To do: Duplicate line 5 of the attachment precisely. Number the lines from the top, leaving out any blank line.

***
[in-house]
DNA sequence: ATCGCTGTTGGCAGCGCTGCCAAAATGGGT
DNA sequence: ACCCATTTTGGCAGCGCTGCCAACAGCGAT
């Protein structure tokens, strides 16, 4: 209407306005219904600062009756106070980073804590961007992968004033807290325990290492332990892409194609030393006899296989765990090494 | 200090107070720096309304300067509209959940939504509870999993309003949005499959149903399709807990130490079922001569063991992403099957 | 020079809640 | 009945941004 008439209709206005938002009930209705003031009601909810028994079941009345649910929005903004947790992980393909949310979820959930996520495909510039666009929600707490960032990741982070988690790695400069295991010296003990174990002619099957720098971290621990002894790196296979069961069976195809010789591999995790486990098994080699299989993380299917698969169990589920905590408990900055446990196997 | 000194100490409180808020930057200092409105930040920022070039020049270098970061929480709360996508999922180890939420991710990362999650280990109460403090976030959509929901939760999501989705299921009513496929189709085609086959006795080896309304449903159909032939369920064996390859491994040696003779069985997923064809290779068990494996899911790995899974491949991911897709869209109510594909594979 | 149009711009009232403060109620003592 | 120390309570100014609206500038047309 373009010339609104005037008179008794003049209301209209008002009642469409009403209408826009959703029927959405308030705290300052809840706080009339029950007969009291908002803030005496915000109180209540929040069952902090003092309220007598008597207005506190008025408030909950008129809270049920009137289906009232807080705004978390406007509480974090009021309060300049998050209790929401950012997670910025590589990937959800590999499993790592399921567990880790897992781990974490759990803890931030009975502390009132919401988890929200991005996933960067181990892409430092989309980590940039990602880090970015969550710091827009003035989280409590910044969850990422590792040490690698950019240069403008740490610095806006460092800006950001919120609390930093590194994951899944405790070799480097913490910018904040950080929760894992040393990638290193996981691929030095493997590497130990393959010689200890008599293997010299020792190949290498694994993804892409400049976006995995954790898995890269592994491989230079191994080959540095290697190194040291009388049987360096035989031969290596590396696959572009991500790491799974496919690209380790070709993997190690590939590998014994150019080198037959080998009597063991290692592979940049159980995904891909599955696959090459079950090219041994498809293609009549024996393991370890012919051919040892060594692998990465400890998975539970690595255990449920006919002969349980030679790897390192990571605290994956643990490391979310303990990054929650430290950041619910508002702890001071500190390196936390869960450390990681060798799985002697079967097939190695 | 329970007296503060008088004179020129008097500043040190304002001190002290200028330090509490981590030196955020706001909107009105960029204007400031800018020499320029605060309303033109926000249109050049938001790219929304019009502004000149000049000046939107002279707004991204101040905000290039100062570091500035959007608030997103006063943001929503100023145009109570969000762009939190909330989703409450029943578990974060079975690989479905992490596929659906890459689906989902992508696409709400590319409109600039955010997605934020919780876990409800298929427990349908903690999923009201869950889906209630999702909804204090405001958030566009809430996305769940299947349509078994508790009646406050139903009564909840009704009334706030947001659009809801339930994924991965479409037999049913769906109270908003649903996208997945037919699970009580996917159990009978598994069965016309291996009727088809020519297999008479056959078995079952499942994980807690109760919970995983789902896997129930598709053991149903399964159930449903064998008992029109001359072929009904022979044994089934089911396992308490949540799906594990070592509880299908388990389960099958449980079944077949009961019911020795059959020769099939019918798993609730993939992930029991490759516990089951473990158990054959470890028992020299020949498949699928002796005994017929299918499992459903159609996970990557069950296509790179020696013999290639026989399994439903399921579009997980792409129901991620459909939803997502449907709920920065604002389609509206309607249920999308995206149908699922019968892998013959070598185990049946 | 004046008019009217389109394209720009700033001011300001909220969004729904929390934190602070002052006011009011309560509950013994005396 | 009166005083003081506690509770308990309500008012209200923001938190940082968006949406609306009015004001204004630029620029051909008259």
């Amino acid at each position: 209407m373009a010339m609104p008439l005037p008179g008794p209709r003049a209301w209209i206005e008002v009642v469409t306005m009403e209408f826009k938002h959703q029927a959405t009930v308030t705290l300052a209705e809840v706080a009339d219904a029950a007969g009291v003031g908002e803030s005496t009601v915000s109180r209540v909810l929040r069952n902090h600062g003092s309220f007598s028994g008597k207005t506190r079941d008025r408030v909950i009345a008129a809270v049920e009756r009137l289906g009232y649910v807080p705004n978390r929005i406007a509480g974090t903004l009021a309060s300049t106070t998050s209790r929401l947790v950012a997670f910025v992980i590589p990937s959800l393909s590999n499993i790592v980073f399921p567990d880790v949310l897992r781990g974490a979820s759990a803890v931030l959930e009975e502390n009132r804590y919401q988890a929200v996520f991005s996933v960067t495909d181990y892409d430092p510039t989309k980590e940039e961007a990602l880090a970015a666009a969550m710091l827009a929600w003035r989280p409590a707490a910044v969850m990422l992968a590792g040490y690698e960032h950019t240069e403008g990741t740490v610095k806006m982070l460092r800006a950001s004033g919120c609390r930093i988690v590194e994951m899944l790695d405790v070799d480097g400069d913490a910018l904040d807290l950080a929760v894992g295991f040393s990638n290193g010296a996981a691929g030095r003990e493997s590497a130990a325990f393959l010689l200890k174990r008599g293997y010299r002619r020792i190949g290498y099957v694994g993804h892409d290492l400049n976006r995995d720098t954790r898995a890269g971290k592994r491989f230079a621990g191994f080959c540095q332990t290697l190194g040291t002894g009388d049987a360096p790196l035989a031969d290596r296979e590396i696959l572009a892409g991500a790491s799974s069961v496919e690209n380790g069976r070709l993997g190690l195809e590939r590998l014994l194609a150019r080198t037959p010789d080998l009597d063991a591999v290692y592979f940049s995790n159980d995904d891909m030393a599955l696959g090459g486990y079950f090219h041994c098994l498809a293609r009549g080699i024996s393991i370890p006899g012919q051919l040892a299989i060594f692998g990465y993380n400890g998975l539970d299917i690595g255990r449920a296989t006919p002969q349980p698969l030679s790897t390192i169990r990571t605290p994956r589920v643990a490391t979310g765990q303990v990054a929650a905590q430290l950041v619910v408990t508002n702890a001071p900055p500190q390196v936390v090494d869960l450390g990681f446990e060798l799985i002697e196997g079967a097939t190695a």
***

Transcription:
């Amino acid at each position: 209407m373009a010339m609104p008439l005037p008179g008794p209709r003049a209301w209209i206005e008002v009642v469409t306005m009403e209408f826009k938002h959703q029927a959405t009930v308030t705290l300052a209705e809840v706080a009339d219904a029950a007969g009291v003031g908002e803030s005496t009601v915000s109180r209540v909810l929040r069952n902090h600062g003092s309220f007598s028994g008597k207005t506190r079941d008025r408030v909950i009345a008129a809270v049920e009756r009137l289906g009232y649910v807080p705004n978390r929005i406007a509480g974090t903004l009021a309060s300049t106070t998050s209790r929401l947790v950012a997670f910025v992980i590589p990937s959800l393909s590999n499993i790592v980073f399921p567990d880790v949310l897992r781990g974490a979820s759990a803890v931030l959930e009975e502390n009132r804590y919401q988890a929200v996520f991005s996933v960067t495909d181990y892409d430092p510039t989309k980590e940039e961007a990602l880090a970015a666009a969550m710091l827009a929600w003035r989280p409590a707490a910044v969850m990422l992968a590792g040490y690698e960032h950019t240069e403008g990741t740490v610095k806006m982070l460092r800006a950001s004033g919120c609390r930093i988690v590194e994951m899944l790695d405790v070799d480097g400069d913490a910018l904040d807290l950080a929760v894992g295991f040393s990638n290193g010296a996981a691929g030095r003990e493997s590497a130990a325990f393959l010689l200890k174990r008599g293997y010299r002619r020792i190949g290498y099957v694994g993804h892409d290492l400049n976006r995995d720098t954790r898995a890269g971290k592994r491989f230079a621990g191994f080959c540095q332990t290697l190194g040291t002894g009388d049987a360096p790196l035989a031969d290596r296979e590396i696959l572009a892409g991500a790491s799974s069961v496919e690209n380790g069976r070709l993997g190690l195809e590939r590998l014994l194609a150019r080198t037959p010789d080998l009597d063991a591999v290692y592979f940049s995790n159980d995904d891909m030393a599955l696959g090459g486990y079950f090219h041994c098994l498809a293609r009549g080699i024996s393991i370890p006899g012919q051919l040892a299989i060594f692998g990465y993380n400890g998975l539970d299917i690595g255990r449920a296989t006919p002969q349980p698969l030679s790897t390192i169990r990571t605290p994956r589920v643990a490391t979310g765990q303990v990054a929650a905590q430290l950041v619910v408990t508002n702890a001071p900055p500190q390196v936390v090494d869960l450390g990681f446990e060798l799985i002697e196997g079967a097939t190695a």